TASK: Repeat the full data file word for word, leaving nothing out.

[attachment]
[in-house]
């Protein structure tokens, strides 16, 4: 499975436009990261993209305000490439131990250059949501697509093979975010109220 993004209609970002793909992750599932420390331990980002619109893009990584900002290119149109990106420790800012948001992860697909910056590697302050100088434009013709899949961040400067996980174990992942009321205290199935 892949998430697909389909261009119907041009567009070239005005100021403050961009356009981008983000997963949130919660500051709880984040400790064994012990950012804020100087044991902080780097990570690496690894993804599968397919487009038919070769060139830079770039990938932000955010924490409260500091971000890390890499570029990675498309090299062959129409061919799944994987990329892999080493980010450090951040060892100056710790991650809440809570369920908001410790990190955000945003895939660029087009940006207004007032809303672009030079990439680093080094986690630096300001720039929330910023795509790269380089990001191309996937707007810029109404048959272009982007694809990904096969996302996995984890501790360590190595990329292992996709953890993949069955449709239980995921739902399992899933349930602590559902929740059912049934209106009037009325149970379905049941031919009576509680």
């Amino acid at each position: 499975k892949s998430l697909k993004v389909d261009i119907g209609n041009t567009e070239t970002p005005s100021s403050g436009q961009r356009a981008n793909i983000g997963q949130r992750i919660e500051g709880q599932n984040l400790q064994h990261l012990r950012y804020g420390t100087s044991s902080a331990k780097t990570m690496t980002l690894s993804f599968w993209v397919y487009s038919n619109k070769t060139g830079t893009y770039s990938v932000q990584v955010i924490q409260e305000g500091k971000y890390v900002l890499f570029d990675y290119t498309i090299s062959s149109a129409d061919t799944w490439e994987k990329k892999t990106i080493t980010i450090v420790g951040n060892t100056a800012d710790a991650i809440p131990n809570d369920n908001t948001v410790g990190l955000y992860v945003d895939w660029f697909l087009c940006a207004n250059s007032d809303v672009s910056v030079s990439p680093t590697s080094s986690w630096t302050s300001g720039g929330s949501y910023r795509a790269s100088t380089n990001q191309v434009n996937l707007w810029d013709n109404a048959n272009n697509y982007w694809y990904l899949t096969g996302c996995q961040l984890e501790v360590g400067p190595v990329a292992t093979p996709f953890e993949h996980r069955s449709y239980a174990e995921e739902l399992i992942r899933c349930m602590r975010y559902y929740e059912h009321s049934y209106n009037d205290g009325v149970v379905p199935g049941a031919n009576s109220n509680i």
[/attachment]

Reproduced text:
[in-house]
């Protein structure tokens, strides 16, 4: 499975436009990261993209305000490439131990250059949501697509093979975010109220 993004209609970002793909992750599932420390331990980002619109893009990584900002290119149109990106420790800012948001992860697909910056590697302050100088434009013709899949961040400067996980174990992942009321205290199935 892949998430697909389909261009119907041009567009070239005005100021403050961009356009981008983000997963949130919660500051709880984040400790064994012990950012804020100087044991902080780097990570690496690894993804599968397919487009038919070769060139830079770039990938932000955010924490409260500091971000890390890499570029990675498309090299062959129409061919799944994987990329892999080493980010450090951040060892100056710790991650809440809570369920908001410790990190955000945003895939660029087009940006207004007032809303672009030079990439680093080094986690630096300001720039929330910023795509790269380089990001191309996937707007810029109404048959272009982007694809990904096969996302996995984890501790360590190595990329292992996709953890993949069955449709239980995921739902399992899933349930602590559902929740059912049934209106009037009325149970379905049941031919009576509680």
């Amino acid at each position: 499975k892949s998430l697909k993004v389909d261009i119907g209609n041009t567009e070239t970002p005005s100021s403050g436009q961009r356009a981008n793909i983000g997963q949130r992750i919660e500051g709880q599932n984040l400790q064994h990261l012990r950012y804020g420390t100087s044991s902080a331990k780097t990570m690496t980002l690894s993804f599968w993209v397919y487009s038919n619109k070769t060139g830079t893009y770039s990938v932000q990584v955010i924490q409260e305000g500091k971000y890390v900002l890499f570029d990675y290119t498309i090299s062959s149109a129409d061919t799944w490439e994987k990329k892999t990106i080493t980010i450090v420790g951040n060892t100056a800012d710790a991650i809440p131990n809570d369920n908001t948001v410790g990190l955000y992860v945003d895939w660029f697909l087009c940006a207004n250059s007032d809303v672009s910056v030079s990439p680093t590697s080094s986690w630096t302050s300001g720039g929330s949501y910023r795509a790269s100088t380089n990001q191309v434009n996937l707007w810029d013709n109404a048959n272009n697509y982007w694809y990904l899949t096969g996302c996995q961040l984890e501790v360590g400067p190595v990329a292992t093979p996709f953890e993949h996980r069955s449709y239980a174990e995921e739902l399992i992942r899933c349930m602590r975010y559902y929740e059912h009321s049934y209106n009037d205290g009325v149970v379905p199935g049941a031919n009576s109220n509680i």